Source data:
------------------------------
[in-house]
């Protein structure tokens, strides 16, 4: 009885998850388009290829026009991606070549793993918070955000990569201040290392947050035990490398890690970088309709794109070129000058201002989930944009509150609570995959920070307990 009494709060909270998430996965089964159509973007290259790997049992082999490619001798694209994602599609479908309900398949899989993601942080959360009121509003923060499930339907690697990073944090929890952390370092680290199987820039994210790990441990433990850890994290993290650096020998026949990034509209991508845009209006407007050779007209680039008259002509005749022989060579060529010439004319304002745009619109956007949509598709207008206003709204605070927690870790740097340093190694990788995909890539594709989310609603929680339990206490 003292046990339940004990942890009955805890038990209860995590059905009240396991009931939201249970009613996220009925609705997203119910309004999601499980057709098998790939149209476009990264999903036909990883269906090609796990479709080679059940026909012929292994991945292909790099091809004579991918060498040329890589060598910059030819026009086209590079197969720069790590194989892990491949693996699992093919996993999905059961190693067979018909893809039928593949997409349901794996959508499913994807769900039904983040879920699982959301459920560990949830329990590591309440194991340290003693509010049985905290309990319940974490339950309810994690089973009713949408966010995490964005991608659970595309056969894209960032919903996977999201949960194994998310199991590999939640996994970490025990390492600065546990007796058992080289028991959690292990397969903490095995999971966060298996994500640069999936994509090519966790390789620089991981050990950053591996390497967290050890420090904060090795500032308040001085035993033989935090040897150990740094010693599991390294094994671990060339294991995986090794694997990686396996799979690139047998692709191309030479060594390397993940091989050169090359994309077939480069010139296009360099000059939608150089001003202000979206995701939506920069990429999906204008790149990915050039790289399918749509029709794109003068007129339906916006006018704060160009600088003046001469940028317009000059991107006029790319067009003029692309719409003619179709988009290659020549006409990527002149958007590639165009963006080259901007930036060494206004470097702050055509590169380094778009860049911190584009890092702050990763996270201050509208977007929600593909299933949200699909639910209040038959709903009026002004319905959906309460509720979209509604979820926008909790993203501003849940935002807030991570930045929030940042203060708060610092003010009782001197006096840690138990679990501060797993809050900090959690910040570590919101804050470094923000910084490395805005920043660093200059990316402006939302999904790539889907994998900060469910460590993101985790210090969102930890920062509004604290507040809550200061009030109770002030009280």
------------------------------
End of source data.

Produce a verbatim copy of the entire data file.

[in-house]
């Protein structure tokens, strides 16, 4: 009885998850388009290829026009991606070549793993918070955000990569201040290392947050035990490398890690970088309709794109070129000058201002989930944009509150609570995959920070307990 009494709060909270998430996965089964159509973007290259790997049992082999490619001798694209994602599609479908309900398949899989993601942080959360009121509003923060499930339907690697990073944090929890952390370092680290199987820039994210790990441990433990850890994290993290650096020998026949990034509209991508845009209006407007050779007209680039008259002509005749022989060579060529010439004319304002745009619109956007949509598709207008206003709204605070927690870790740097340093190694990788995909890539594709989310609603929680339990206490 003292046990339940004990942890009955805890038990209860995590059905009240396991009931939201249970009613996220009925609705997203119910309004999601499980057709098998790939149209476009990264999903036909990883269906090609796990479709080679059940026909012929292994991945292909790099091809004579991918060498040329890589060598910059030819026009086209590079197969720069790590194989892990491949693996699992093919996993999905059961190693067979018909893809039928593949997409349901794996959508499913994807769900039904983040879920699982959301459920560990949830329990590591309440194991340290003693509010049985905290309990319940974490339950309810994690089973009713949408966010995490964005991608659970595309056969894209960032919903996977999201949960194994998310199991590999939640996994970490025990390492600065546990007796058992080289028991959690292990397969903490095995999971966060298996994500640069999936994509090519966790390789620089991981050990950053591996390497967290050890420090904060090795500032308040001085035993033989935090040897150990740094010693599991390294094994671990060339294991995986090794694997990686396996799979690139047998692709191309030479060594390397993940091989050169090359994309077939480069010139296009360099000059939608150089001003202000979206995701939506920069990429999906204008790149990915050039790289399918749509029709794109003068007129339906916006006018704060160009600088003046001469940028317009000059991107006029790319067009003029692309719409003619179709988009290659020549006409990527002149958007590639165009963006080259901007930036060494206004470097702050055509590169380094778009860049911190584009890092702050990763996270201050509208977007929600593909299933949200699909639910209040038959709903009026002004319905959906309460509720979209509604979820926008909790993203501003849940935002807030991570930045929030940042203060708060610092003010009782001197006096840690138990679990501060797993809050900090959690910040570590919101804050470094923000910084490395805005920043660093200059990316402006939302999904790539889907994998900060469910460590993101985790210090969102930890920062509004604290507040809550200061009030109770002030009280």